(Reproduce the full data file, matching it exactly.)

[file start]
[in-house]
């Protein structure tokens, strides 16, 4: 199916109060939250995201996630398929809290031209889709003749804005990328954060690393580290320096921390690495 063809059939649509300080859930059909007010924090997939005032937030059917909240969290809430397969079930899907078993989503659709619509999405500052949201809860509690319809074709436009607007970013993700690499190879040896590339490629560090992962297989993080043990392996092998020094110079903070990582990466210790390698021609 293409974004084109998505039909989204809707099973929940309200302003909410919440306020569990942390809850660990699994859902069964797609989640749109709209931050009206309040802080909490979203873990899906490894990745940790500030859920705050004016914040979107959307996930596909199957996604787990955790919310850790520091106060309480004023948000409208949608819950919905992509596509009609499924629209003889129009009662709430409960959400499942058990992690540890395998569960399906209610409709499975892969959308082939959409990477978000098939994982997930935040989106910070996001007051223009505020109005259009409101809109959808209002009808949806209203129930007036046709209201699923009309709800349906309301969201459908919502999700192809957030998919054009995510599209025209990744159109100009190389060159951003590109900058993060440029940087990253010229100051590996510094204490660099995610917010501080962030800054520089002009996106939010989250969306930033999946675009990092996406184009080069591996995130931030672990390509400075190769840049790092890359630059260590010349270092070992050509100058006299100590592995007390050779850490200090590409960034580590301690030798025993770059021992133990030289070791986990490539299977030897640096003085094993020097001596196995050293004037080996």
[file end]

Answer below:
[in-house]
């Protein structure tokens, strides 16, 4: 199916109060939250995201996630398929809290031209889709003749804005990328954060690393580290320096921390690495 063809059939649509300080859930059909007010924090997939005032937030059917909240969290809430397969079930899907078993989503659709619509999405500052949201809860509690319809074709436009607007970013993700690499190879040896590339490629560090992962297989993080043990392996092998020094110079903070990582990466210790390698021609 293409974004084109998505039909989204809707099973929940309200302003909410919440306020569990942390809850660990699994859902069964797609989640749109709209931050009206309040802080909490979203873990899906490894990745940790500030859920705050004016914040979107959307996930596909199957996604787990955790919310850790520091106060309480004023948000409208949608819950919905992509596509009609499924629209003889129009009662709430409960959400499942058990992690540890395998569960399906209610409709499975892969959308082939959409990477978000098939994982997930935040989106910070996001007051223009505020109005259009409101809109959808209002009808949806209203129930007036046709209201699923009309709800349906309301969201459908919502999700192809957030998919054009995510599209025209990744159109100009190389060159951003590109900058993060440029940087990253010229100051590996510094204490660099995610917010501080962030800054520089002009996106939010989250969306930033999946675009990092996406184009080069591996995130931030672990390509400075190769840049790092890359630059260590010349270092070992050509100058006299100590592995007390050779850490200090590409960034580590301690030798025993770059021992133990030289070791986990490539299977030897640096003085094993020097001596196995050293004037080996």